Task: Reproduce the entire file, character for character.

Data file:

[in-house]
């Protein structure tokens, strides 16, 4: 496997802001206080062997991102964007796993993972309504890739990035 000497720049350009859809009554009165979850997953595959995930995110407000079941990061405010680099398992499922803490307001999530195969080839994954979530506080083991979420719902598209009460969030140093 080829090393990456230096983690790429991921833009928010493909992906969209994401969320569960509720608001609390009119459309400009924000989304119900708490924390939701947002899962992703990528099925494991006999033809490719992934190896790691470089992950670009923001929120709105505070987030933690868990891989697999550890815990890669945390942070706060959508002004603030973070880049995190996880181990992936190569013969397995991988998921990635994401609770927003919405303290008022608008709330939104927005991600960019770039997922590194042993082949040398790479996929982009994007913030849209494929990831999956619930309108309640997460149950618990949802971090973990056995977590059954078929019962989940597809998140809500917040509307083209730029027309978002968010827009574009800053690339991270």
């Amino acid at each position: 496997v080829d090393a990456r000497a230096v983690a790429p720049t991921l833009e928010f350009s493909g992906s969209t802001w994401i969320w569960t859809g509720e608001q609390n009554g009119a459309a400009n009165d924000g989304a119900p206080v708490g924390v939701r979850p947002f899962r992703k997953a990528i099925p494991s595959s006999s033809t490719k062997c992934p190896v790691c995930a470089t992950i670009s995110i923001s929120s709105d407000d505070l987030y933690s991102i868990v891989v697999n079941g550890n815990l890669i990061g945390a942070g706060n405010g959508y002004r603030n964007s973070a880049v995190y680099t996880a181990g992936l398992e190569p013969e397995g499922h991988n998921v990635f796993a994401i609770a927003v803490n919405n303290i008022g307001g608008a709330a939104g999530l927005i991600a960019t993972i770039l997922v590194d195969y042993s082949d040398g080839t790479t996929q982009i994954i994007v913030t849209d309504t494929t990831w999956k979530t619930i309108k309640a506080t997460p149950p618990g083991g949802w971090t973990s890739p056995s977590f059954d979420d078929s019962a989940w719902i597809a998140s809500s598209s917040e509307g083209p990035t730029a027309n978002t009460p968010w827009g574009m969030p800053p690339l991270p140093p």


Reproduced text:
[in-house]
């Protein structure tokens, strides 16, 4: 496997802001206080062997991102964007796993993972309504890739990035 000497720049350009859809009554009165979850997953595959995930995110407000079941990061405010680099398992499922803490307001999530195969080839994954979530506080083991979420719902598209009460969030140093 080829090393990456230096983690790429991921833009928010493909992906969209994401969320569960509720608001609390009119459309400009924000989304119900708490924390939701947002899962992703990528099925494991006999033809490719992934190896790691470089992950670009923001929120709105505070987030933690868990891989697999550890815990890669945390942070706060959508002004603030973070880049995190996880181990992936190569013969397995991988998921990635994401609770927003919405303290008022608008709330939104927005991600960019770039997922590194042993082949040398790479996929982009994007913030849209494929990831999956619930309108309640997460149950618990949802971090973990056995977590059954078929019962989940597809998140809500917040509307083209730029027309978002968010827009574009800053690339991270």
């Amino acid at each position: 496997v080829d090393a990456r000497a230096v983690a790429p720049t991921l833009e928010f350009s493909g992906s969209t802001w994401i969320w569960t859809g509720e608001q609390n009554g009119a459309a400009n009165d924000g989304a119900p206080v708490g924390v939701r979850p947002f899962r992703k997953a990528i099925p494991s595959s006999s033809t490719k062997c992934p190896v790691c995930a470089t992950i670009s995110i923001s929120s709105d407000d505070l987030y933690s991102i868990v891989v697999n079941g550890n815990l890669i990061g945390a942070g706060n405010g959508y002004r603030n964007s973070a880049v995190y680099t996880a181990g992936l398992e190569p013969e397995g499922h991988n998921v990635f796993a994401i609770a927003v803490n919405n303290i008022g307001g608008a709330a939104g999530l927005i991600a960019t993972i770039l997922v590194d195969y042993s082949d040398g080839t790479t996929q982009i994954i994007v913030t849209d309504t494929t990831w999956k979530t619930i309108k309640a506080t997460p149950p618990g083991g949802w971090t973990s890739p056995s977590f059954d979420d078929s019962a989940w719902i597809a998140s809500s598209s917040e509307g083209p990035t730029a027309n978002t009460p968010w827009g574009m969030p800053p690339l991270p140093p």